I have a theory about the discontent and frustration felt by the #occupy people: They had bad toys as kids.
My wife and I were in the toy department of an area store a few weeks ago when I suggested we get one of the kids an "Ernie" doll from Sesame Street. My wife dismissed the idea saying "He doesn't even 'do anything'" Technically, she was correct. It wasn't "Tickle Me Ernie" or "Rockin' Dancin' Ernie" or "Read To Me Ernie". A child who got that doll would have had to use their imagination to make Ernie "come to life".
That's when I noticed that just about every other toy in the department did "do something". They would move in pre-programmed ways, or make a certain noise when a button was pushed, or light up when shaken. Even the books nowadays read themselves. It's like children can no longer be expected to take an inanimate object and use their own creativity to make it "fun".
(WARNING: MIDDLE AGED MAN ABOUT TO TALK ABOUT HOW THINGS WERE BETTER WHEN HE WAS A KID!)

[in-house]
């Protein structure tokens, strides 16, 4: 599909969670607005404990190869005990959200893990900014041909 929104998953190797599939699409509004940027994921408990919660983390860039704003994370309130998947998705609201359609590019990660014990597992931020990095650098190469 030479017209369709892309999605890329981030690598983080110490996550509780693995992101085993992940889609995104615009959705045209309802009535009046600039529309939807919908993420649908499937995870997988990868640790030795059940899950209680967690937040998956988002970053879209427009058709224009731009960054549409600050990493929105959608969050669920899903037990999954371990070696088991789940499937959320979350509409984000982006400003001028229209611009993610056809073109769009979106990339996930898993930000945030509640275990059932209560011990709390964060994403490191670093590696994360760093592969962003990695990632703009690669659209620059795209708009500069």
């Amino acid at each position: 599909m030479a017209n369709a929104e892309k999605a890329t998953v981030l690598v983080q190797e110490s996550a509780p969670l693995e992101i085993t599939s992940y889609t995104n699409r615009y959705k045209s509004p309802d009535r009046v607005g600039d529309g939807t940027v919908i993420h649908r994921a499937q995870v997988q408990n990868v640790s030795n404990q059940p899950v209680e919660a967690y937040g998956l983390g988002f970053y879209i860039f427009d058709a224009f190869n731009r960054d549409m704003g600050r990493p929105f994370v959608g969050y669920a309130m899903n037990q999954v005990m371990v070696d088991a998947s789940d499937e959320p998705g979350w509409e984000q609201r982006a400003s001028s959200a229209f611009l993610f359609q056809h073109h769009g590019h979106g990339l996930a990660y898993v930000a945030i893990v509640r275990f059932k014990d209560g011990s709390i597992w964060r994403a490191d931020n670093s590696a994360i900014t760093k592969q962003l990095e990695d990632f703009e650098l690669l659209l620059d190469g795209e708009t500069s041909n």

When I was a kid, there were far fewer "electronic" toys on the market--we had to be the "voice" the "motor" and the "program" for our toys. Those Fisher-Price Little People? They spent more time playing football or basketball on the floor of my bedroom than they did working the farm they actually came with. Matchbox Cars didn't follow streets on "sold seperately" mats. They took part in car chases over and around furniture--or they raced to the "bar and back" in the basement. And the few video games that we had didn't include "shortcut codes" to skip ahead to advanced levels without "earning" your way there.
And that leads me back to my theory about the #occupy folks. These young people grew up with toys that did all the work for them. Elmo always had his own voice, the cars raced around their own tracks and buttons decided what a toy would do. There was no need to come up with their own games or adventures--everything was pre-packaged for them. And now that they are out in the "real world", they are frustrated there isn't that "button" to push to make things happen--and they don't know what to do now. So they sit on the floor and they pout--until someone comes along to give them what they want.
Unfortunately, we are buying the little ones the toys with all the bells and whistles. But I won't be disappointed if they have more fun playing with the boxes or the wrapping paper on Christmas morning.